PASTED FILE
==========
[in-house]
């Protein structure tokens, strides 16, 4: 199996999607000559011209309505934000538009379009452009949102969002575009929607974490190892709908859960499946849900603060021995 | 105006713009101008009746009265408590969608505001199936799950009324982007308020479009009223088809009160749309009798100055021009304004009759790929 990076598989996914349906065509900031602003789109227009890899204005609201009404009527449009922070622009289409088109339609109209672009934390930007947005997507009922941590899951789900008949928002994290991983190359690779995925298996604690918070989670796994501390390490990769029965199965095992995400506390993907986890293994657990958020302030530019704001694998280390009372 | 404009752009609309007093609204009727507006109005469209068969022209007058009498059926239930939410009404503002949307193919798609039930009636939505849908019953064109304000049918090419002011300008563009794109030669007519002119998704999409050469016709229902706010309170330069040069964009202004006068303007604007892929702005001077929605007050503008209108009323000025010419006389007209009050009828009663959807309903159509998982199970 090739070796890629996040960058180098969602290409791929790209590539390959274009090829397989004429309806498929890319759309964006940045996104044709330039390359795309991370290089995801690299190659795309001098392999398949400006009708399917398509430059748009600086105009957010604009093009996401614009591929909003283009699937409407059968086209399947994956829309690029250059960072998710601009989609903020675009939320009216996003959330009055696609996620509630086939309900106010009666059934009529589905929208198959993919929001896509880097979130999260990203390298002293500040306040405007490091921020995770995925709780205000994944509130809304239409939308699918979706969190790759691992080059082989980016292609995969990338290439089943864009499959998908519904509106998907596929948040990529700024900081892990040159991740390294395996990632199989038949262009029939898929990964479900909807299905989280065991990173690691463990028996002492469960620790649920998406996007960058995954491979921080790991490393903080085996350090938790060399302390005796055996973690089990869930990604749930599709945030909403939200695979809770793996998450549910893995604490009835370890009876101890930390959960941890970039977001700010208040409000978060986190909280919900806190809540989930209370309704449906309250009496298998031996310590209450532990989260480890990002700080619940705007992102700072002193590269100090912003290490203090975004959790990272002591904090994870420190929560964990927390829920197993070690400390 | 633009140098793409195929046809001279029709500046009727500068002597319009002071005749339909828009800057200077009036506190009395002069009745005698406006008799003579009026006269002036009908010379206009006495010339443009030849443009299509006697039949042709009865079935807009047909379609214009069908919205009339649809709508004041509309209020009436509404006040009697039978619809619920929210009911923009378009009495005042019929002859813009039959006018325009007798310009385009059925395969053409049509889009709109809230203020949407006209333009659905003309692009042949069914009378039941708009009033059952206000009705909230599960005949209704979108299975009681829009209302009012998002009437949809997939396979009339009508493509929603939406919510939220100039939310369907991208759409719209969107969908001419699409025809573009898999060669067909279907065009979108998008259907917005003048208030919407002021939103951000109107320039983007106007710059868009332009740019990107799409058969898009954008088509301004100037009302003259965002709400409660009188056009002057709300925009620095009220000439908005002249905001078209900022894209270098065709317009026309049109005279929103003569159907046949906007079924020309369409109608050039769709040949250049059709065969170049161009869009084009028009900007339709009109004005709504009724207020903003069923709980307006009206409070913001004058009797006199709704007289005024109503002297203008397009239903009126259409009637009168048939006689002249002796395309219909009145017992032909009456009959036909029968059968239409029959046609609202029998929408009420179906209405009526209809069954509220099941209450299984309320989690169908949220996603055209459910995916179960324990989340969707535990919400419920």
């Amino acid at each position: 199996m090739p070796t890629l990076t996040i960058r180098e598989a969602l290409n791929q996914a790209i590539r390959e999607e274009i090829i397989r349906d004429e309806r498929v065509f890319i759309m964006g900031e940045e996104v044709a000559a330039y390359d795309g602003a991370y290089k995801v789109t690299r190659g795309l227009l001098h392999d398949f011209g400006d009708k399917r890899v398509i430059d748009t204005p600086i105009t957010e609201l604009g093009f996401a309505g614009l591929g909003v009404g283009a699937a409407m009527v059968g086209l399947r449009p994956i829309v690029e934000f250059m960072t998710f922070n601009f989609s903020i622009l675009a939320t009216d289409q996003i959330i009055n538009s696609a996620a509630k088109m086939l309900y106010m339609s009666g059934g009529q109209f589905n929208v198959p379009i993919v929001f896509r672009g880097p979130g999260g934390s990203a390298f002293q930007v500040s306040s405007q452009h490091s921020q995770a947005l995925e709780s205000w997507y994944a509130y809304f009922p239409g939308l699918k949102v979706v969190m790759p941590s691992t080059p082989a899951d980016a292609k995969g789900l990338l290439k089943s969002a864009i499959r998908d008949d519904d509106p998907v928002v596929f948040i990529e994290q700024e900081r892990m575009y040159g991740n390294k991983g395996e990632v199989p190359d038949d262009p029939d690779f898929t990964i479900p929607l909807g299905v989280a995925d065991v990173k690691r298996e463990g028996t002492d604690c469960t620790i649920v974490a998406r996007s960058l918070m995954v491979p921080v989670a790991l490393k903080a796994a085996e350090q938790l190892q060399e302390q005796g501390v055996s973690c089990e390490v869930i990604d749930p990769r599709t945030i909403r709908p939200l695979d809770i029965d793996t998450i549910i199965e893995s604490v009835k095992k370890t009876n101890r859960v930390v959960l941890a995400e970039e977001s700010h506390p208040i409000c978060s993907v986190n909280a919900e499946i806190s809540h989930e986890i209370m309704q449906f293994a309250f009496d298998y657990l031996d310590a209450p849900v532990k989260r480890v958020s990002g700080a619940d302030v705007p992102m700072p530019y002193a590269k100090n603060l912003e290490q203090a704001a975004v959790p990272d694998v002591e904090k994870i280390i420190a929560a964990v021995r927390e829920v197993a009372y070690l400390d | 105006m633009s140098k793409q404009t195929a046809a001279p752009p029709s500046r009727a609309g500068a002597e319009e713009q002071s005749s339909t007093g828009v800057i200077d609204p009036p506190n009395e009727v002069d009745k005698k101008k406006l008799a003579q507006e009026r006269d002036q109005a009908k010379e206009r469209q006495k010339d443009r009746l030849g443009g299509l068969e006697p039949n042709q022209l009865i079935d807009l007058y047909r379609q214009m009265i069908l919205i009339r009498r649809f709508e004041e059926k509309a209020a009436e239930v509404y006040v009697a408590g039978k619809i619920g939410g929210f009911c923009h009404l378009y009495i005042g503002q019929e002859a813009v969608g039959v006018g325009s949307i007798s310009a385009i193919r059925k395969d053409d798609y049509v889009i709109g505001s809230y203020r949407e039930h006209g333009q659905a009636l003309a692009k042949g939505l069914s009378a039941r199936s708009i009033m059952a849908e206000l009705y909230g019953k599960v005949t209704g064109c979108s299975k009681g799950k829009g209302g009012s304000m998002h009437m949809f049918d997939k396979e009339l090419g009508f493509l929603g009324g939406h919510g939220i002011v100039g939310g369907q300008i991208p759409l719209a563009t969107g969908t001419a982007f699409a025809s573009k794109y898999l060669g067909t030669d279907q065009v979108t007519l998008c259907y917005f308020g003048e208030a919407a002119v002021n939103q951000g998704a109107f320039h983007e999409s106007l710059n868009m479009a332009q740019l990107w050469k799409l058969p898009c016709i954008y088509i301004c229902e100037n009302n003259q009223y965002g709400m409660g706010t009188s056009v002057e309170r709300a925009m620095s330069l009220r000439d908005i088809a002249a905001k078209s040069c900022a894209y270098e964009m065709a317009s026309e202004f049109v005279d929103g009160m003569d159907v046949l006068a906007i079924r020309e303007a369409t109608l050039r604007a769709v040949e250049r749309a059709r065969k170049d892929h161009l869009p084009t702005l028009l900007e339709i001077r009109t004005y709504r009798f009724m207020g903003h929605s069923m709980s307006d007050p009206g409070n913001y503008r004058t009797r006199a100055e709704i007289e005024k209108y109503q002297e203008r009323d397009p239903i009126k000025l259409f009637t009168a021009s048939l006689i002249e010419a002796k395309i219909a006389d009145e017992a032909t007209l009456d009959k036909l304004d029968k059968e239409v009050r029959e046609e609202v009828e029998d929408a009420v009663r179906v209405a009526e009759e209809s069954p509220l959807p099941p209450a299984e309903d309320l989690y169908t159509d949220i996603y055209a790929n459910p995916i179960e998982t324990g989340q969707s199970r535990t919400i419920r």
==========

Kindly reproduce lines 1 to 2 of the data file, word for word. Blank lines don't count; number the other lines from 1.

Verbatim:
[in-house]
């Protein structure tokens, strides 16, 4: 199996999607000559011209309505934000538009379009452009949102969002575009929607974490190892709908859960499946849900603060021995 | 105006713009101008009746009265408590969608505001199936799950009324982007308020479009009223088809009160749309009798100055021009304004009759790929 990076598989996914349906065509900031602003789109227009890899204005609201009404009527449009922070622009289409088109339609109209672009934390930007947005997507009922941590899951789900008949928002994290991983190359690779995925298996604690918070989670796994501390390490990769029965199965095992995400506390993907986890293994657990958020302030530019704001694998280390009372 | 404009752009609309007093609204009727507006109005469209068969022209007058009498059926239930939410009404503002949307193919798609039930009636939505849908019953064109304000049918090419002011300008563009794109030669007519002119998704999409050469016709229902706010309170330069040069964009202004006068303007604007892929702005001077929605007050503008209108009323000025010419006389007209009050009828009663959807309903159509998982199970 090739070796890629996040960058180098969602290409791929790209590539390959274009090829397989004429309806498929890319759309964006940045996104044709330039390359795309991370290089995801690299190659795309001098392999398949400006009708399917398509430059748009600086105009957010604009093009996401614009591929909003283009699937409407059968086209399947994956829309690029250059960072998710601009989609903020675009939320009216996003959330009055696609996620509630086939309900106010009666059934009529589905929208198959993919929001896509880097979130999260990203390298002293500040306040405007490091921020995770995925709780205000994944509130809304239409939308699918979706969190790759691992080059082989980016292609995969990338290439089943864009499959998908519904509106998907596929948040990529700024900081892990040159991740390294395996990632199989038949262009029939898929990964479900909807299905989280065991990173690691463990028996002492469960620790649920998406996007960058995954491979921080790991490393903080085996350090938790060399302390005796055996973690089990869930990604749930599709945030909403939200695979809770793996998450549910893995604490009835370890009876101890930390959960941890970039977001700010208040409000978060986190909280919900806190809540989930209370309704449906309250009496298998031996310590209450532990989260480890990002700080619940705007992102700072002193590269100090912003290490203090975004959790990272002591904090994870420190929560964990927390829920197993070690400390 | 633009140098793409195929046809001279029709500046009727500068002597319009002071005749339909828009800057200077009036506190009395002069009745005698406006008799003579009026006269002036009908010379206009006495010339443009030849443009299509006697039949042709009865079935807009047909379609214009069908919205009339649809709508004041509309209020009436509404006040009697039978619809619920929210009911923009378009009495005042019929002859813009039959006018325009007798310009385009059925395969053409049509889009709109809230203020949407006209333009659905003309692009042949069914009378039941708009009033059952206000009705909230599960005949209704979108299975009681829009209302009012998002009437949809997939396979009339009508493509929603939406919510939220100039939310369907991208759409719209969107969908001419699409025809573009898999060669067909279907065009979108998008259907917005003048208030919407002021939103951000109107320039983007106007710059868009332009740019990107799409058969898009954008088509301004100037009302003259965002709400409660009188056009002057709300925009620095009220000439908005002249905001078209900022894209270098065709317009026309049109005279929103003569159907046949906007079924020309369409109608050039769709040949250049059709065969170049161009869009084009028009900007339709009109004005709504009724207020903003069923709980307006009206409070913001004058009797006199709704007289005024109503002297203008397009239903009126259409009637009168048939006689002249002796395309219909009145017992032909009456009959036909029968059968239409029959046609609202029998929408009420179906209405009526209809069954509220099941209450299984309320989690169908949220996603055209459910995916179960324990989340969707535990919400419920």